Cone of Loblolly Pine, attached directly to the stem
The outer (dorsal) surface of each seed cone scale has a diamond-shaped bulge, or “umbo,” formed by the first year’s growth. The umbo may or may not be armored with a “prickle,” a sharp point but not quite a spine or thorn, at the tip. As the seed cone continues to grow and expand, the exposed area at the end of each scale grows as well. The larger diamond-shaped area around the umbo, formed in the second year of growth, is called the “apophysis.” The shapes of the prickle, umbo, and apophysis can be helpful in identification. The male and female cones are separate structures, but both are present on the same plant. Pollen is produced by male cones and is carried by the wind to female cones where it fertilizes the ovules. Seeds develop and mature inside the female cones (also called the seed cones) for two years, protected by a series of tightly overlapping woody scales. Some pines open their seed cones after two years to release the seeds, while other pines continue to keep their cones tightly closed past maturity and release seeds in response to the heat of a forest fire.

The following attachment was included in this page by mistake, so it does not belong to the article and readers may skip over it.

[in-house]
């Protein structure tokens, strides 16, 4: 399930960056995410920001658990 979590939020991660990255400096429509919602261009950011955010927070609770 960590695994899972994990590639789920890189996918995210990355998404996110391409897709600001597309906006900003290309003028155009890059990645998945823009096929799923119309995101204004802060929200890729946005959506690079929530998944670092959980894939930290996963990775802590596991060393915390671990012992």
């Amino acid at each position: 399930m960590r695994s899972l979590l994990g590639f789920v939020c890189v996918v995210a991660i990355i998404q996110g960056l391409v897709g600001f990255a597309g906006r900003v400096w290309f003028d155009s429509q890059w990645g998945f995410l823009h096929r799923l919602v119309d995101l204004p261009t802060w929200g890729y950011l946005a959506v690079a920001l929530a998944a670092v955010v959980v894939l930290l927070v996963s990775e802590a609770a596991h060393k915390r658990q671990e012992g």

To learn more about Florida’s pines and helpful hint on identification go to:
Controlling competing vegetation and brown spot disease are two main reasons we prescribe burn young longleaf plantations:
- Longleaf pine seedlings do not like competing vegetation and will stay in the grass stage for years if vegetation is not controlled by fire, mowing or herbicides. Using improved containerized seedlings along with good vegetation management can release longleaf pines from the grass stage in 2-3 years.